Her desire to make a living off of the war has eventually led to the loss of her children — it came at the cost of their lives.

Mother Courage is an example of someone who followed the rules of war and submitted to the system. She even sings “The Song of Great Capitulation”—a song about a soldier surrendering himself to the army’s authority. She succumbs to the war by doing the same as the leaders who started the conflict and devastation—to capitalize off of it.

It seems that one can only survive in war by giving into it. But what if you choose not to obey—to stand up for your own moral values against what you know is wrong? Is there really no benefit in fighting against the leaders of a corrupt and destructive movement?

Is there any hope?

Kattrin became mute because of a traumatic experience with a soldier that she experienced as a child. She is referred to as Courage’s “dumb daughter.” Nevertheless, she is the only one who sacrifices herself in order to save the lives of other people.

Courage goes into town for business, leaving Kattrin alone in their cart, which is parked by a peasant’s farm. When Kattrin knew of the Catholic’s secret attack on the town, she alerts the townspeople by climbing on top of the house and banging on a drum. The peasants and soldiers demand her to stop drumming and come down from the house, which she refuses. That is when the soldiers shoot her. Even while she is dying, she continues to drum for as long as she can before she is gone.

Is Kattrin really the “dumb” one?

At the beginning of the play, Courage predicts that Kattrin will die because of her kindness—and she was right. Although she does not benefit from doing so, Kattrin decides to push against the systems of the war, by sacrificing her own life in order to help others.

She knew she would die from her actions against the military, but she still held her ground and did what she believed was the right choice. To go against all odds and uphold your own values, even in the face of death, is an incredibly brave act.

This is not to say that Mother Courage is wrong for profiting off of the war — there are many factors that someone in her position would need to consider, and the situation she was in greatly affected her decisions. It’s understandable why she believed it was in her and her children’s best interests to try and make a living from the war.

But while Mother Courage conforms to the orders of the war, Kattrin resists it. They do the exact opposite—reflecting the ways in which people’s mindsets and reactions to war can have an effect on the crisis.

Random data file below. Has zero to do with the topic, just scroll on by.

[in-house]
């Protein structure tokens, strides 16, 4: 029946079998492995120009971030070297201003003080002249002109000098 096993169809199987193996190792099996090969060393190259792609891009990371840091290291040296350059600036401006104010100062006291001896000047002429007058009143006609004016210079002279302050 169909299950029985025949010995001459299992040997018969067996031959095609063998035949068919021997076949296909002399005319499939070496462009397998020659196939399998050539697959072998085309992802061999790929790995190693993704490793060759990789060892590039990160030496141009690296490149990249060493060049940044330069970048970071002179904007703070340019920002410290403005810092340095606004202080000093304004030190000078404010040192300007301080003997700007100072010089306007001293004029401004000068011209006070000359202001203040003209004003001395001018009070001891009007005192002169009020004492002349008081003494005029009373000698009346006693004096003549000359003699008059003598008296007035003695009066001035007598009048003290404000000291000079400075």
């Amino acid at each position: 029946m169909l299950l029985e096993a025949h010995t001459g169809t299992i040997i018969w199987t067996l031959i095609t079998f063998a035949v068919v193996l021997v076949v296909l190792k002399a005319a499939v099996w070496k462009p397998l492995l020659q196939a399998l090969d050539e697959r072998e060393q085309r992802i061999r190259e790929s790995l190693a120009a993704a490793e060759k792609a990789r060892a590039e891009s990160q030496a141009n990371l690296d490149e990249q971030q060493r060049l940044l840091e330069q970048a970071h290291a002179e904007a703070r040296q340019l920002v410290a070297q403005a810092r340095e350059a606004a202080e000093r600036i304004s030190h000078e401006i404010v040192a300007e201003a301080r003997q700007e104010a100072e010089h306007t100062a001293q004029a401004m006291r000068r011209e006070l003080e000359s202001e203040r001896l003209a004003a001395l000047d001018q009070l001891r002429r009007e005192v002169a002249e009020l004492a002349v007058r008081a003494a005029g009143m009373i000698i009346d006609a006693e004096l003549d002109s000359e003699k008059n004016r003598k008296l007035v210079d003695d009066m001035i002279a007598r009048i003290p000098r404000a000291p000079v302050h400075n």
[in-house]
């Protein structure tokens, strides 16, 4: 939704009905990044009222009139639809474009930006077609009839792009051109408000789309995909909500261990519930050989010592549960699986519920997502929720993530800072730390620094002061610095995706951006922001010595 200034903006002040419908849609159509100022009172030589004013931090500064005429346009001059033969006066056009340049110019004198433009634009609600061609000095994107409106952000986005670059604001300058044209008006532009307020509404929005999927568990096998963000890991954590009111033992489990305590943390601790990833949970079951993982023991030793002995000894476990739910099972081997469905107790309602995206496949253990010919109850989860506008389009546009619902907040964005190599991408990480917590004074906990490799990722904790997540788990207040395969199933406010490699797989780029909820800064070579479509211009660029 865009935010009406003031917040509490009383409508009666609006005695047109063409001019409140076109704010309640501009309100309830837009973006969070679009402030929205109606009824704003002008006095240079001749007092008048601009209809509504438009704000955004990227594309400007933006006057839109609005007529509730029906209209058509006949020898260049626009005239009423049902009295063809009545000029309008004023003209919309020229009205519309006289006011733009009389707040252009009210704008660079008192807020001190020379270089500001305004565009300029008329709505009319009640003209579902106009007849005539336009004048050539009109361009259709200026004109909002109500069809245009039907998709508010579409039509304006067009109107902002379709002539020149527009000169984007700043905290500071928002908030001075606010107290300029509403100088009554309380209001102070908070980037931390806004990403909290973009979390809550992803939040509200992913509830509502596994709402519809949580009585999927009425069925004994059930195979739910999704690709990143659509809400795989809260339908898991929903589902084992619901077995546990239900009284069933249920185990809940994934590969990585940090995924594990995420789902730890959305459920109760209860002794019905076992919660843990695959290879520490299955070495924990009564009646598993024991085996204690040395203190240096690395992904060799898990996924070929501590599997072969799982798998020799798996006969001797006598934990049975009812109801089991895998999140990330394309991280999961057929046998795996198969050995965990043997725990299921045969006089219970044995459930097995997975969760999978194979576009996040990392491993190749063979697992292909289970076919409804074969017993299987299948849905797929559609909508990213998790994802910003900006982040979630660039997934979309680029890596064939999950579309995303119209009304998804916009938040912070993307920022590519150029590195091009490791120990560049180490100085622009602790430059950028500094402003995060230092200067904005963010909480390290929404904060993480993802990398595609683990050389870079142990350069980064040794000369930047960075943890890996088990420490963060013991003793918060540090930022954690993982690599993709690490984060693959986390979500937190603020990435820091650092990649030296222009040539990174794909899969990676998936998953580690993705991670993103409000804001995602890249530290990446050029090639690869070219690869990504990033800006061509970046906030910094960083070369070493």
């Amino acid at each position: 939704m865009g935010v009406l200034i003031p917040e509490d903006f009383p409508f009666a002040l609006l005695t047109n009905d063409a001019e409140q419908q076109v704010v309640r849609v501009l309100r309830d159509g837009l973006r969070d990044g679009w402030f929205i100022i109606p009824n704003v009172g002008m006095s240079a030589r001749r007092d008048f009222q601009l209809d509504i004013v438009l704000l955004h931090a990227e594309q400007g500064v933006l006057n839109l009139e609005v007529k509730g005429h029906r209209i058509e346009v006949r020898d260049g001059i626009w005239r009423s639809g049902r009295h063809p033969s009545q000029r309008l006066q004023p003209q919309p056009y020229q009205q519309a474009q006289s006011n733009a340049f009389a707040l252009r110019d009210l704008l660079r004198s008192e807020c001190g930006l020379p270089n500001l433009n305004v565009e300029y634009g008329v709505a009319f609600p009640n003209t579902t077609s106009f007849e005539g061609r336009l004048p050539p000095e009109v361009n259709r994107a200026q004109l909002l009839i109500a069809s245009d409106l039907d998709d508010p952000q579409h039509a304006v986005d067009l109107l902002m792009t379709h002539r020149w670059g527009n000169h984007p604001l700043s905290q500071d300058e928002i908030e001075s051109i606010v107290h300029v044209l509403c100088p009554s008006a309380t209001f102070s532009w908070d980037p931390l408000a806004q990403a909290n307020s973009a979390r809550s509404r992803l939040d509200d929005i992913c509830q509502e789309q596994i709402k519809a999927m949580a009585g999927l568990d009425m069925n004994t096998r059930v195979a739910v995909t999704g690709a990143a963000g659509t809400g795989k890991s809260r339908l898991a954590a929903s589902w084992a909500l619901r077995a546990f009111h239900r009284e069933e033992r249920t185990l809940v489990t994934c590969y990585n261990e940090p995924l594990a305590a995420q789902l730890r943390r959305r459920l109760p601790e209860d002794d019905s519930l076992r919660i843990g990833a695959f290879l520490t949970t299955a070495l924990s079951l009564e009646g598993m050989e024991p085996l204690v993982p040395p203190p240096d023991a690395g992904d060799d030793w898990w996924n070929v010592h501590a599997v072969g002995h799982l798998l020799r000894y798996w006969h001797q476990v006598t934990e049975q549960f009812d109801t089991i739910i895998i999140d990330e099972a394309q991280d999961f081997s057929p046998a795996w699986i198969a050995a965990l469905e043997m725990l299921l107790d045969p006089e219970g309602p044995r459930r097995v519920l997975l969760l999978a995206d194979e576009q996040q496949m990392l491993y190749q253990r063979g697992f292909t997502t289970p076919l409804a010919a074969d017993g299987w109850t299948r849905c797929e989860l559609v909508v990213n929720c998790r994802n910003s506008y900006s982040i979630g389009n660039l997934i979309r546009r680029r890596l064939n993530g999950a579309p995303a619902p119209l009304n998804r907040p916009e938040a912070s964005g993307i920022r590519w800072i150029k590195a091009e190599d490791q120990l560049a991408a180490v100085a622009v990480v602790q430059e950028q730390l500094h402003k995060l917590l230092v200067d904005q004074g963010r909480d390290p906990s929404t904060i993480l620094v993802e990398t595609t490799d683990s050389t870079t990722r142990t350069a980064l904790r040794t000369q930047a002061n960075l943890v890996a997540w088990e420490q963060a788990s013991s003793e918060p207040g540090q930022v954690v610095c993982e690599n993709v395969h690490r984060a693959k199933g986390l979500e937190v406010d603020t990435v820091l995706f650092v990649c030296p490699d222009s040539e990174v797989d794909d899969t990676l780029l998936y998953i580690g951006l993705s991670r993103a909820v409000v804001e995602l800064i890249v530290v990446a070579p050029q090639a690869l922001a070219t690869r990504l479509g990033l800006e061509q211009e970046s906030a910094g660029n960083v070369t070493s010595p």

Kattrin’s selflessness and the actions she took to oppose the military’s attack has saved the lives of many people. Her resistance is not able to stop the war, but it does show that there is a glimpse of hope.

Everybody Loses In War

Brecht’s motto was:

“War teaches people nothing.”

Mother Courage thought she would be able to protect her children and survive during the war by bringing them along with her and her cart, all while trying to make a profit from the conflict. But this was not possible—by the end of the play, she loses her children and still struggles to earn an income from her business. She is a victim of the war—and so are all of her children.

And despite Mother Courage and her daughter Kattrin reacting differently towards the war, none of them benefited in any way.

Everybody loses in war. Even if nations’ leaders try to reap from the conflicts they inflict, devastation to the people as well as the towns and cities are in no way beneficial to anyone. War only promotes destruction—the tearing down of not only physical properties and assets but also the lives of everyone involved.

The consequences of war are catastrophic, but it does not mean that there is no hope. There are still chances for lives to be saved—but that will not happen if we capitulate to those who wage the wars.

War benefits no one. It’s easy to feel helpless during these times, but there are ways to help those affected by conflict. With Russia’s attack on Ukraine, here are some links to resources for supporting the people living in Ukraine and the refugees impacted by the war:

Many countries around the world are still experiencing violent conflict and humanitarian devastation today—their people and refugees also need help. Below are a few resources to information about these conflicts and organizations accepting donations to help the people whose lives are affected by these ongoing crises.

The International Crisis Group:

UN Crisis Relief:


Works Cited: